North Central College professor lends a hand to Fermilab in Muon g-2 experiment

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An associate professor at North Central College is taking part in a long-term experiment at Fermilab that could change the face of physics.

Dr. Paul Bloom is one of the nearly 200 scientists from 33 institutions in seven countries involved in Fermiab’s Muon g-2 experiment, a project over 20 years in the making. The experiment is named after the particle being observed – a muon.

“It has electric charge, it’s about 200 times heavier than the electron,” said Bloom. “What makes it really different is that it’s unstable, that it decays after a while, which means it literally ceases to exist and turns into some other stuff. The Fermilab accelerator complex can create those muons, and create them at very high speeds so that they’re moving close to the speed of light.”

North Central College’s contribution to Fermilab

With the muons flying at high speeds, Fermilab needed help from North Central College to track the particles.

“Every institution had contributed a specific thing, or a lot of bigger institutions had multiple responsibilities,” said Bloom. “We took on this one responsibility associated with measuring the trajectories of charged particles that fly through the detector.”

Bloom detailed the precision needed to measure a muon, 0.20 parts per million, to be exact.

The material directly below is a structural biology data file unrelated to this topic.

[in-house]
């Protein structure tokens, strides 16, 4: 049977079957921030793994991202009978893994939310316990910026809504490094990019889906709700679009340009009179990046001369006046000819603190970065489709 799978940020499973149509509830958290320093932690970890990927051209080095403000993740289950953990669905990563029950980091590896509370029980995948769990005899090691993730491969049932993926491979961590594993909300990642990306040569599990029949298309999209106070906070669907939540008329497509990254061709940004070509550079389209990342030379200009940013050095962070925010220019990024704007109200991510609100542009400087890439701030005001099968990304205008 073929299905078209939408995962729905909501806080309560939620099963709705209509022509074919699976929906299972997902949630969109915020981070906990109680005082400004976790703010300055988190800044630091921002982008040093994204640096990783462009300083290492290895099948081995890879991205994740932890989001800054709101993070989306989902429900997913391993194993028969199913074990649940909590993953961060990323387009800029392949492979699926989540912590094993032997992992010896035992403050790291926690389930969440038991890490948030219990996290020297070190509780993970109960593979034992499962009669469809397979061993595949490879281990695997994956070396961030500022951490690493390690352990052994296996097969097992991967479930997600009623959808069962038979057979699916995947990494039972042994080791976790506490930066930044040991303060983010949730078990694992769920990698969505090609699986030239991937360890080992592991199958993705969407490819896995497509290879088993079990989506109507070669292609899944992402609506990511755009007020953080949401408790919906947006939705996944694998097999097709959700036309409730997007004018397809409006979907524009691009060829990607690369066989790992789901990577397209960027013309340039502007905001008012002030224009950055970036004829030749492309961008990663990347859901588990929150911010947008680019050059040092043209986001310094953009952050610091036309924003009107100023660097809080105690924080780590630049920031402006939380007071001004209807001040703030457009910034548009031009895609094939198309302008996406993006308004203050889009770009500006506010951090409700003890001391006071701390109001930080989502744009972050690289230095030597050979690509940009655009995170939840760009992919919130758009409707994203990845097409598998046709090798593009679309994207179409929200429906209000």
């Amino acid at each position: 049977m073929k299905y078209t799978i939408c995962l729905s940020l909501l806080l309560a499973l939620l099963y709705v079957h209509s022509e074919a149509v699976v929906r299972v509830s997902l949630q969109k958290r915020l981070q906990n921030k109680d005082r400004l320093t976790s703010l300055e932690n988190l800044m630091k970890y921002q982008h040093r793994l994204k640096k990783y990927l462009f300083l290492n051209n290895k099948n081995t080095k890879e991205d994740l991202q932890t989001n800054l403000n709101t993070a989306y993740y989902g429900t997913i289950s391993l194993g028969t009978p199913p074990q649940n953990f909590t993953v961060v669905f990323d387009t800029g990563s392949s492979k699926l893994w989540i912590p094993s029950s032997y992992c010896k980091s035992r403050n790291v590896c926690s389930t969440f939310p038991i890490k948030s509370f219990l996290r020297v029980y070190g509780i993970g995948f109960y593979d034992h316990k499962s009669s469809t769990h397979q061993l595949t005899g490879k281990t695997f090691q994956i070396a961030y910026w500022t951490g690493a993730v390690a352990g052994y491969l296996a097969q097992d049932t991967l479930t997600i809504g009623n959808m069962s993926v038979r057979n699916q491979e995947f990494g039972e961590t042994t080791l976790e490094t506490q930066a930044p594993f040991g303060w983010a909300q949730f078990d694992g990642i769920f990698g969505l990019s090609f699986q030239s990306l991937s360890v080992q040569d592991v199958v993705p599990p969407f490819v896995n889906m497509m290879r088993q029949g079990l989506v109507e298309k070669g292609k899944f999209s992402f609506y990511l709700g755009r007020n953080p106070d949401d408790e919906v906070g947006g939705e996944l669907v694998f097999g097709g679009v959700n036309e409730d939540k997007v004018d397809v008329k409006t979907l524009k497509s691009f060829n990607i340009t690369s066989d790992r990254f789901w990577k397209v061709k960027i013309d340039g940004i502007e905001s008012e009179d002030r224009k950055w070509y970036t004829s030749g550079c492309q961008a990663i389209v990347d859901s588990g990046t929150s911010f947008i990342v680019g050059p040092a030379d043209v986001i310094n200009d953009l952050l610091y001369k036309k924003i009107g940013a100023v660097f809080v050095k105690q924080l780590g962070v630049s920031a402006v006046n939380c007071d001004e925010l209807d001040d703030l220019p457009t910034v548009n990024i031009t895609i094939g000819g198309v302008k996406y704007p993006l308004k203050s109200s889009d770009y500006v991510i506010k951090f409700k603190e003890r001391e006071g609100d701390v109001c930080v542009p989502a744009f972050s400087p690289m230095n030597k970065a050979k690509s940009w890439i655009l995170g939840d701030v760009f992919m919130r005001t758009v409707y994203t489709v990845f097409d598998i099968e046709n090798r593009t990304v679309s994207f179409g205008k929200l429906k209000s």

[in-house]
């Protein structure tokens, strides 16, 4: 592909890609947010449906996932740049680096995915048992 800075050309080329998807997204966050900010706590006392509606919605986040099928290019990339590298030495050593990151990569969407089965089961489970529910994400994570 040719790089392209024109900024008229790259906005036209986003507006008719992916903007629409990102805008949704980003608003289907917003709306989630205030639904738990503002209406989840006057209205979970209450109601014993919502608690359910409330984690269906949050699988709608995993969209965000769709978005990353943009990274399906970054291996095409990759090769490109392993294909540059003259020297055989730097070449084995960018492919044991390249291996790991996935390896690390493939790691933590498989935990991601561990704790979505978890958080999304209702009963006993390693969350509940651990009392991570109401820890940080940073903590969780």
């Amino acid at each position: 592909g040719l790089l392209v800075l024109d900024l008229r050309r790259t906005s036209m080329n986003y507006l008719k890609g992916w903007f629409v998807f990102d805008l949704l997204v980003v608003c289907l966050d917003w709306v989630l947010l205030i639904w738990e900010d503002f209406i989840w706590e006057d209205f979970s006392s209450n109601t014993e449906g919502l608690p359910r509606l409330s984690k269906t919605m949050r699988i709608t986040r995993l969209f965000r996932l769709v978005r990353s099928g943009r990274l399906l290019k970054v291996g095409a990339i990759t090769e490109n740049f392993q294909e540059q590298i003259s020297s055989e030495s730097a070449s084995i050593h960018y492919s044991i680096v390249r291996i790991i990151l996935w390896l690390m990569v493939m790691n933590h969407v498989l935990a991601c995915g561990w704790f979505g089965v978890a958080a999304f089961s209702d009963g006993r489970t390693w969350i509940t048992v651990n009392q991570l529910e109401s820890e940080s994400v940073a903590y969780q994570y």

“Suppose you wanted to measure the distance to the moon,” said Bloom. “The moon is about 239,000 miles away. Imagine you can measure that to a precision of about 250 feet. That’s what points per million means, that’s what set out to do, that’s what’s necessary in order to learn what we want to learn from this experiment.”

On July 9, Fermilab completed its third round of data collection for the experiment. Scientists have moved to analyzing all the data they’ve gathered, with the goal of having the most precise measurement by 2025.

Students involved in the Muon g-2 experiment

Bloom isn’t the only North Central representative involved in the experiment. Since 2017, he’s invited students like super senior Andrew Garcia to help him with the project.

“So far I’ve just been going through it, learning the instrumentation, just how all the circuitry works,” said Garcia. “It’s a really cool experience to be part of such a big project like this and be able to have my own part in it, even if it’s a small part. It takes all of these little parts together to make such a big project come together.”

Although the final results of the experiment are years away, Bloom was honored to take part in a project asking fundamental questions about how the universe works.

“We’re asking nature (to) tell us what this thing is doing,” said Bloom. “If they don’t match, it means we’re missing something. Is it another particle? Is it an unknown force? We don’t know. But that mismatch would tell us maybe there’s something new going on out there. And if we’re lucky, it also gives us hints about where to look next. This is the kind of thing that doesn’t happen very often.”

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